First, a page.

After the death of his father, John Cooper sold the Cooper Formula One team to the Chipstead Motor Group in April 1965. Cooper’s 1965 season petered out and at the end of the year, number one driver Bruce McLaren left to build his own F1 car for the new 1966 3-litre formula. Cooper’s new owners held the Maserati concession for the UK and arrangements were made for Cooper to build a new 3-litre Cooper-Maserati car which would be available for sale as well as being raced by the works team. The Maserati engine was an updated and enlarged version of the 2.5-litre V-12 which had made sporadic appearances in the works 250Fs in 1957. It was an old design, heavy and thirsty and the new Cooper T81 chassis built to take it was on the large side, in spite of which the bulky V-12 always looked as though it was spilling out of the back.
Three cars were sold to private owners, one each to Rob Walker for Jo Siffert to drive, Jo Bonnier’s Anglo Swiss Racing Team, and French privateer Guy Ligier. None of these cars achieved much success.
Jochen Rindt was entering the second year of his three-year contract, but with the departure of McLaren, Cooper had a seat to fill in the second car and with the team’s recent lack of success, understandably, a large queue of potential drivers was not forming at Canada Road. In the circumstances, Cooper were fortunate to acquire the services of Honda’s Richie Ginther, who was temporarily unemployed due to the Japanese company’s late development of their new 3-litre car. After a couple of races, Ginther was recalled by Honda to commence testing of their new car and the American was no doubt more than somewhat chagrined to discover that it was even bigger and heavier than the Cooper. After making a one-off arrangement with Chris Amon (unemployed due to the McLaren team’s engine problems) to drive in the French Grand Prix, Cooper had an enormous stroke of luck when John Surtees became available after falling out with Ferrari. Once conflicting fuel contract issues were resolved (Surtees was with Shell, Cooper with BP), Surtees joined the team. Cooper honoured its commitment to Amon, so three cars were run in the French GP.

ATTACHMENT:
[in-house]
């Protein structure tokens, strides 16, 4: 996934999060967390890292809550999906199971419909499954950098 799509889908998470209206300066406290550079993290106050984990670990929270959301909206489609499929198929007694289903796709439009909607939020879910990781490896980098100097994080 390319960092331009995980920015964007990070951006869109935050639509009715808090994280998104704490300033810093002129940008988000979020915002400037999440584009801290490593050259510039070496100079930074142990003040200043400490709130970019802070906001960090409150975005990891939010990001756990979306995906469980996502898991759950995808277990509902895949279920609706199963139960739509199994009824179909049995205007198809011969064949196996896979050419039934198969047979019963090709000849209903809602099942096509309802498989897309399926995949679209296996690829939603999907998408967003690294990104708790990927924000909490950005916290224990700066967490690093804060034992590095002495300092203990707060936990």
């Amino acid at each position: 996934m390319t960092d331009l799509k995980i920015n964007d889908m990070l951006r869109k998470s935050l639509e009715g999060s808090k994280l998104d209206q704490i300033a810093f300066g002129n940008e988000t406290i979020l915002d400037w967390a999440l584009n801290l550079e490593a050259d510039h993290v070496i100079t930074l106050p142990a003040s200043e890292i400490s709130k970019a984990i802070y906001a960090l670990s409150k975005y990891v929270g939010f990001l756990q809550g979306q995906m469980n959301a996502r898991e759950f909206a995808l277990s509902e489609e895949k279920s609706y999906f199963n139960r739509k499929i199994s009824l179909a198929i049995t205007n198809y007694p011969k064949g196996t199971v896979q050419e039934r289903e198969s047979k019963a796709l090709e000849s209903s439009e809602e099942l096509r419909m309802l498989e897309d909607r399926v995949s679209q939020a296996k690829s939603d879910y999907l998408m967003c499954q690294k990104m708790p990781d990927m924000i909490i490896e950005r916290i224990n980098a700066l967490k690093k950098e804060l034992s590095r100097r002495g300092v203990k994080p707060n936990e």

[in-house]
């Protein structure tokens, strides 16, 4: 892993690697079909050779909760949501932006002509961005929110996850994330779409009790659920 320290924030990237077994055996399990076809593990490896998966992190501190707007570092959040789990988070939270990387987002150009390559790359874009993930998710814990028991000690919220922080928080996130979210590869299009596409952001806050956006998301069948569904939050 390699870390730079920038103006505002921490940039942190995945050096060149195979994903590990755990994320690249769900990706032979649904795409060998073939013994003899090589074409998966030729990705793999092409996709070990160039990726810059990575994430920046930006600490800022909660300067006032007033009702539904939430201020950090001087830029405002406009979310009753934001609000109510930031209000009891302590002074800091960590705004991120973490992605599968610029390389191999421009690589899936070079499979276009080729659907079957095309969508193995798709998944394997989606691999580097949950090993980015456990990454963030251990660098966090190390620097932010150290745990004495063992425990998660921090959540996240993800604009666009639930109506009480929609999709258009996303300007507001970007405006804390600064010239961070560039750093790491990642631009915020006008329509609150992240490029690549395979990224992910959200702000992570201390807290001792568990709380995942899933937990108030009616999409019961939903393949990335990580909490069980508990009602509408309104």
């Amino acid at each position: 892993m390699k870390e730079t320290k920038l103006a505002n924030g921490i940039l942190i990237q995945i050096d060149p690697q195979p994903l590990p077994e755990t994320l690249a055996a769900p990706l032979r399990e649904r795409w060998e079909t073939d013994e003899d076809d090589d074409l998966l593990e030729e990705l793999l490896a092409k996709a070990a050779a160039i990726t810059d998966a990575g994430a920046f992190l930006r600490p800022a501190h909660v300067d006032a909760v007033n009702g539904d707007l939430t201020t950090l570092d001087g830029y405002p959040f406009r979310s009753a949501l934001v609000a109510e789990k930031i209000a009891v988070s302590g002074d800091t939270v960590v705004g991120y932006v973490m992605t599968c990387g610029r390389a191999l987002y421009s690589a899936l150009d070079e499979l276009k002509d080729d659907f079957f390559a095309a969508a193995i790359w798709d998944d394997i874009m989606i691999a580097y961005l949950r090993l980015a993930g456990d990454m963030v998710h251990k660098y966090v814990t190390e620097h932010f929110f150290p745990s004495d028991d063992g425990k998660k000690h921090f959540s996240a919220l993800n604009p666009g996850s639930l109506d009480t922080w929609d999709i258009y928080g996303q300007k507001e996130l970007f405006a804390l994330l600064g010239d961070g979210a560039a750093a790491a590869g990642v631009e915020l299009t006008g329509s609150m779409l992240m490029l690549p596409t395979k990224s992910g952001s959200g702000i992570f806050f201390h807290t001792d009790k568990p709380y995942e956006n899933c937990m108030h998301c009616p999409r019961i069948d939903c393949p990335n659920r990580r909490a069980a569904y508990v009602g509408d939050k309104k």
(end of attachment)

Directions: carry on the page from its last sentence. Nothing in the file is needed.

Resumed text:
Subsequently, the team reverted to two entries for Surtees and Rindt and with the former Ferrari driver’s development skills and a switch to Firestone tyres, the car was improved to the point that Surtees was able to win the final race of the year in Mexico.
Surtees left to join Honda for 1967 and Pedro Rodríguez joined Rindt in the team and immediately won the opening race of 1967 in South Africa in an unlikely Cooper one-two. This was a fortuitous win for Rodríguez, as he was being outpaced by Rhodesian John Love in his three-year-old ex McLaren Tasman Cooper powered by a 2.7-litre Coventry Climax FPF. Unfortunately, Love had to make a late pit stop for fuel and could only finish second. This was to be Cooper’s last ever Grand Prix victory. The rest of the 1967 season had the team’s fortunes steadily decline and the midseason appearance of the lighter and slimmer T86 chassis failed to improve things. Rindt, impatiently seeing out his Cooper contract, deliberately blew up his increasingly antiquated Maserati engine in the US Grand Prix and was dropped for the final race of the year in Mexico.
For 1968, Cooper would have liked to have joined the queue for the Cosworth-Ford DFV, but felt that its connections to British Leyland with the Mini-Coopers made this inadvisable. Instead, a deal was done with BRM for the use of its 3-litre V-12, originally conceived as a sports car unit, but which BRM themselves would be using in 1968. A slightly modified version of the T86 was built for the new engine, dubbed T86B and Italian ex-Ferrari driver Ludovico Scarfiotti and young Englishman Brian Redman were employed to drive it and between them achieved three-four finishes in the Spanish and Monaco Grands Prix.
Lucien Bianchi also drove this Cooper F1-1-68 T86B arriving 3rd in the Monaco GP in 1968. Bianchi also raced touring cars, sports cars and rally cars, being successful in all disciplines, his biggest victories coming in the 1968 24 Hours of Le Mans, behind the wheel of a Ford GT40 with Pedro Rodríguez and at Sebring in 1962 with Jo Bonnier. He was also leading the London-Sydney Marathon when his Citroën DS collided with a non-competing car.
This car, chassis F1-1-68 also achieved:
III Race of Champions, Brands Hatch: 5th with Brian Redman
XIV Gran Premio de Espana, Jarama: 3rd with Brian Redman
XXVI Gran Prix de Monaco, Monte Carlo: 3rd with Lucien Bianchi
XXII Grand Prix de Belgique, Spa: 6th with Lucien Bianchi
In the recent years this Cooper T86B participated at the Historic Monaco Grand Prix and has been exhibited at the Ferrari Museum. Indeed back in 2007 the car set the fastest lap ahead of a Lotus 49 . The car was recently prepared by specialist Torelli and is presented in what only can be described as “ready to race condition”
A unique opportunity to purchase a genuine masterpiece of motorsport history with excellent provenance and an extremely reliable 12 cylinder engine, for the true Formula 1 connoisseur.